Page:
Congratulations to Diedra J. on her recent accomplishment of receiving her General Educational Development (GED) and Certified Nursing Assistant (CNA) certificate. In addition, Deidra is a licensed Cosmetologist. Recently hired as a Certified Nursing Assistant at a local Nursing Home she is excited about the opportunity to provide quality care to the residents of the facility.
Deidra has been a resident of the Children's Home Supervised Independent Living Program (SILP) since July of 2009. Since her admission she has proven herself to be a hard working and highly motivated young woman. While attending classes to receive her Cosmetology license, GED, and CNA certificate, Deidra maintained community employment. Even more impressive while achieving her accomplishments and managing a hectic daily schedule, has been Deidra's ability to raise her fifteen-month old daughter as a single mother. Deidra is a loving and caring parent to her daughter and is focused on providing her with a high quality of life.
When Deidra and her daughter leave the SILP, she plans to live, work and provide for her daughter in the Broome County area. Deidra would like to attend college and one day own her own hair salon. With all of Deidra's hard work to achieve her goals and all that she has already accomplished, anything is possible. Congratulations Deidra, we are all very proud of you.
A young girl in the Day Treatment program recently said something very inspiring as a result of a Dialectical Behavior Therapy (DBT)(a therapy introduced a few years ago across all our programs). She was asked her if it would be all right to quote her.
This is what she said after having a bad week - a week of aggression. While talking to her Social Worker to see if she could explain what she was going through, she thought for a moment, then said "Sometimes I just can't handle my manners, because it's like a battle of wind that you can't stop."
Previous to DBT, according to the Social Worker, this child would not have been able to verbalize what she was feeling. Our children have become more aware of their emotions and they are able to verbalize them in their own way. As a result of this statement our doctor was able to help her more effectively. This young girl is actually proud of herself for being able to verbalize her feelings this way.
Therapeutic After School Program (TASP)
Brianne "Bri" is achieving 80's and 90's in BOCES high school and plans to get a certificate in Cosmetology upon graduation. But her real dream is to use cosmetology to help her earn money to get a degree in Genetic Sciences. "I think it is so cool to know how we get the color of our eyes and hair and understand how we are put together."
Brianne frankly states that she was having lots of problems when she was referred to TASP at the age of 14. Counseling through several local agencies was not solving her need to relate with her peers through drugs, risky behavior and failing grades. "I hated it at first. It felt like a waste of time. I was older than the other kids." In the summer, TASP spends a lot of time in Chenango Valley State Park with guided sports, incentive programs, and time with staff. That's where Bri made a connection that turned her around. Kim, the director and Samantha, her social worker, guided and encouraged Bri through rough times. She began to excel.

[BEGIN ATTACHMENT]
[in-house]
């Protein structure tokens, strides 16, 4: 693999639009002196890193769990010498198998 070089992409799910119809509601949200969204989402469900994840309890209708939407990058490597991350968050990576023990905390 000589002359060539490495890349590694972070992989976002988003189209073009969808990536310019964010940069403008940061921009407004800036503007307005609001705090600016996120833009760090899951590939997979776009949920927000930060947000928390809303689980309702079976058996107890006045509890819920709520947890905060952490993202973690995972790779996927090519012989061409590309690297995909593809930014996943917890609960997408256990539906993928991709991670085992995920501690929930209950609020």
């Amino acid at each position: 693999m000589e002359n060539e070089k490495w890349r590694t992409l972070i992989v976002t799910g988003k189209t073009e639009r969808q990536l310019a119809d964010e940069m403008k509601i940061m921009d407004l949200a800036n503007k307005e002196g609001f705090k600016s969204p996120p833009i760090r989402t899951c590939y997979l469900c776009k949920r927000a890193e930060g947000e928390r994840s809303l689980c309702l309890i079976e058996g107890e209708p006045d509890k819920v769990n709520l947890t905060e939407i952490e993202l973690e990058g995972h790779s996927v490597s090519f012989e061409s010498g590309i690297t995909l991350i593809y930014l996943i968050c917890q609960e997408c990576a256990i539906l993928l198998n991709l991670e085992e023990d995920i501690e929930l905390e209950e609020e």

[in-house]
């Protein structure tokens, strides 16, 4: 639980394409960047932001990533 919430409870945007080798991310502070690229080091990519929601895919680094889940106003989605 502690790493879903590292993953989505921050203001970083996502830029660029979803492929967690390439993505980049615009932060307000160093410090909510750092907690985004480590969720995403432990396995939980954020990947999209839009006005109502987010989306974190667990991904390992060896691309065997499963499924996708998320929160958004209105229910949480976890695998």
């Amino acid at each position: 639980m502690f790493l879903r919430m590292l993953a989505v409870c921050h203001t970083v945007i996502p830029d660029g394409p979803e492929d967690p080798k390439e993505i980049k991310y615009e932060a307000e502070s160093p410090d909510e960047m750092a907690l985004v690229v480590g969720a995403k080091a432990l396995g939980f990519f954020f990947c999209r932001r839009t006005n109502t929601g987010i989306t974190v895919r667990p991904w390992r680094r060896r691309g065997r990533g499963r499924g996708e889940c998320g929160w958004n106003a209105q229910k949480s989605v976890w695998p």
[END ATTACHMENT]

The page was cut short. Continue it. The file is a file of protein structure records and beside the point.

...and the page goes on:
During the school year the after school schedule was a challenge, getting her home around 7:00 p.m. But homework was accomplished, failing grades became high grades, she no longer needed outside counseling. Through the TASP work program she got experience at Binghamton Mets Stadium, the Humane Society, and a hair salon, Tina's Tangles, that led her to set her sights on cosmetology.
Bri's mom, Viki, highly recommends this program. They both feel that they are on track for a better life.
Family Support Program (FSP)
Samantha started in the Family Support Program (FSP) at the age of eight. In her words:
"I hated it. I was confused as to why I had to go and spend my hours after school with such 'strange' people - strange only because I did not know them. Once I became familiar with the staff and my peers, though, I could not wait to get out of school and go to the program.
We used a point system at FSP and goals to work on every week. My goals were usually to stop bragging, to dress appropriately, and to be respectful. Among other things, I learned how to eat properly with utensils (I had previously used the "shovel method") and they taught me how to mature and be a young lady. My peers in the program were always changing, but the staff there became my family. I remember during a share group that I mentioned not having or really knowing my real father, but Terry Potter and Bill Trass (FSP Staff) were, in a sense, my fathers. They taught me so many life lessons. To this day, both of them mean the world to me.
I currently go to school at SUNY Oneonta, but there are times when I visit my hometown and the first thing I think of is to go and visit them.
I did not have the best childhood. I did not have the greatest mother or family or friends. The thing is, though, everything - everything - that has ever happened in my life has brought me to where I am and who I am today, and so I have to be grateful for my past. I want so badly for other children and other families to know and believe that.
That is my strongest motive behind wanting to be a child and family therapist. Sometimes, all children need in a world full of chaos is one - just one - stable environment in which they can learn and grow. For me, it was the Family Support Program.
My life would not be the same amazing and successful life without them.